Article 5 of the NATO treaty provides for collective defense in the event that a member country is attacked
As Russian military activity approaches the Ukrainian border with NATO, the possibility of a direct confrontation between Russia and the Alliance is growing. On March 13, it was reported that Russian planes fired rockets at the International Center for Peacekeeping and Security in Yavoriv, 20 kilometers from Ukraine’s border with Poland, a NATO member country.
The possibility of a Russian or Belarusian army unit crossing a border is also high. Mistakes happen in all military organizations, something that was clearly demonstrated days ago when India accidentally launched a missile towards Pakistan. Both nations have nuclear weapons and live in a situation of great tension. The possibility of retaliation from Pakistan was considerable, but, unlike in Ukraine, there is no open conflict to cause the situation to be misunderstood. If such an event had occurred between Polish and Russian forces in Ukraine, for example, it is unlikely that the Polish government would have considered the missile launch a mistake.
Concern about Russia’s intentions is greater in Eastern NATO nations than in Western ones. On March 15, the prime ministers of Poland, Slovenia and the Czech Republic risked a train trip to Ukraine to meet with Ukrainian President Volodymyr Zelensky in kyiv.
These countries risk being next on the list if Russian expansionism continues, as some expect. Vladimir Putin’s statements seem to threaten the Baltic States. It seems that the Russian president wants to restore Russia’s dominance over neighboring nations that was lost with the fall of the Soviet Union. These states have significant Russian ethnic minorities and have suffered from disorder in recent years.
The chances of a war escalation increase when we consider the circumstances of the rank-and-file soldiers on the ground, where they are cold and afraid. A single shot across a calm but tense border, or a subordinate who misunderstands a specific order and takes aggressive action, could start a confrontation that quickly escalates and exceeds the capabilities of local commanders.
Zelensky has repeatedly called for a NATO-enforced “no-fly zone” over Ukraine. But NATO leaders have concluded that this risks direct military confrontation between Russia and NATO forces, which could lead to rapid escalation.
The same seems to apply to another of Zelensky’s requests: the supply of planes to help the Ukrainian air force. But if NATO were to directly provide aircraft to Ukraine, Russia could consider these weapons to be offensive, not defensive, and take steps to stop supplying aircraft. This may involve attacks on the airfields where the planes land – for example, in Poland – before moving on to Ukraine.
There is a possibility that Zelensky has called for a NATO-sponsored no-fly zone precisely because he knows it would be impossible, which would allow him to start moving away from the idea of Ukraine joining NATO.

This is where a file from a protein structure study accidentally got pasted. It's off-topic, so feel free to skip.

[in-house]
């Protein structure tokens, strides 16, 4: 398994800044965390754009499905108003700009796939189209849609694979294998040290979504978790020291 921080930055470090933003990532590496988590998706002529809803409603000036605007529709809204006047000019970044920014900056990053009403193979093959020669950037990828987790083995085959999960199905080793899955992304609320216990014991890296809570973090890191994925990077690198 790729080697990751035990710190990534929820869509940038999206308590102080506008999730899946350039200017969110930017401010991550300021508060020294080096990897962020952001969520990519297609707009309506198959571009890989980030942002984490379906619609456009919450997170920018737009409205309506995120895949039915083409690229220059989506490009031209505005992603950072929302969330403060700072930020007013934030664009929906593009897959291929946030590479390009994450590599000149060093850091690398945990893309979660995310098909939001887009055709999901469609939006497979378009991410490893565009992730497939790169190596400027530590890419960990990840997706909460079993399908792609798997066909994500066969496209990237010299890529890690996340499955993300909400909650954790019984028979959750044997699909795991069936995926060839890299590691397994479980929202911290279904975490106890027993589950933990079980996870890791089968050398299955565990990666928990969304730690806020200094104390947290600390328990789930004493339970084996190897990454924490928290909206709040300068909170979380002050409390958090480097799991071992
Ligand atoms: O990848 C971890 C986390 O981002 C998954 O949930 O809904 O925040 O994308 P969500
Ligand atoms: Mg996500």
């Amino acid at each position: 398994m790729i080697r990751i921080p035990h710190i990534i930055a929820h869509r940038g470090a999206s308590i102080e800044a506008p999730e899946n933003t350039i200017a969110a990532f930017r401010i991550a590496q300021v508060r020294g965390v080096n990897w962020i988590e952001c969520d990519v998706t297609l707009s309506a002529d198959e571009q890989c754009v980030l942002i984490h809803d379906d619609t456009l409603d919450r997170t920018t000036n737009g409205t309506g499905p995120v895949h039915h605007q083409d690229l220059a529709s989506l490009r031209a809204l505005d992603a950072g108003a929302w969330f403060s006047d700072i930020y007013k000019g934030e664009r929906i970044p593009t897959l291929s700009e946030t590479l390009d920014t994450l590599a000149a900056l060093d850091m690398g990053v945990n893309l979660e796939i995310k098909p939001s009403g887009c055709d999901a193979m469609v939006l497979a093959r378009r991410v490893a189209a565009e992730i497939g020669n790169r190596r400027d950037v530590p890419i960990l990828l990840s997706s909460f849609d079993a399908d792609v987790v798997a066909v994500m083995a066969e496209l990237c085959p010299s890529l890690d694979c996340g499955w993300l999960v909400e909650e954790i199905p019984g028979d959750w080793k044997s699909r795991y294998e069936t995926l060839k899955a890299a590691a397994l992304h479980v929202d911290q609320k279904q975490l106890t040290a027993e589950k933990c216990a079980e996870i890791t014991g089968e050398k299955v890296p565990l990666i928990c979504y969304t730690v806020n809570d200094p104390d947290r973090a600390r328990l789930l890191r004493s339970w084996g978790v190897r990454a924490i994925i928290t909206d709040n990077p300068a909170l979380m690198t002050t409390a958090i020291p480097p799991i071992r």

This could give him negotiating room to reach an agreement with Russia. But at the same time, in his speech to the United States Congress, he recalled the attacks on Pearl Harbor and 9/11. Zelensky warns of the consequences of NATO’s continued inaction.
NATO membership allows signatories to invoke Article 5 of the North Atlantic Treaty to solicit support from other members of the alliance. This article has only been used once in the history of NATO, by the United States, after the attacks of September 11, 2001 in New York and Washington DC.
But article 5 does not guarantee that all other NATO states have to send their armed forces to repel an attack, but rather that military action is one of the possible options of the alliance’s “collective defense” principle. But given the public statements from Westminster, the UK is expected to fulfill its obligation to fight a Russian attack. As UK Health Secretary Sajid Javid put it just a few days ago in an LBC interview: “If even one Russian gunner enters NATO territory there will be war with NATO.”
On February 25, the day after Russian forces invaded Ukraine, NATO heads of government met in Brussels. They made a statement condemning the invasion and pledging to help Ukraine. The alliance pledged to “continue to take all necessary measures and decisions to ensure the security and defense of all allies.” Consequently, NATO has deployed land and sea assets in its eastern regions and “activated NATO defense plans to prepare us to respond to a series of contingencies and secure the alliance’s territory.”
My research on NATO has included informal discussions with various officials from various Allied nations. This has led me to believe that some NATO countries further away from the conflict zone might be reluctant to send combat forces, even if Article 5 were activated. There is also the question of whether the political leaders of NATO would be prepared to carry out attacks on Russian soil, which would represent a significant escalation of the conflict and carry the additional risk that Russia would respond with an escalation of nuclear or chemical weapons.
Deterrence – whether conventional or nuclear – requires rational calculation on both sides. As I wrote previously, Putin’s rationale is different from that of Western leaders, and that is why this crisis and conflict are taking place. So far, Putin has not been deterred by NATO. On the contrary, he has threatened the Alliance with “consequences unseen in history.”
Meanwhile, any concessions Russia wins in peace talks are likely to lead to more demands. This is of particular concern to the easternmost NATO members.
What is not clear is whether NATO members furthest from the conflict see the threat in the same way. Unity of action is vital for NATO, not only now, but also in the coming weeks and months.
This article has been published in The Conversation
#happen #Putins #war #spreads #NATO #country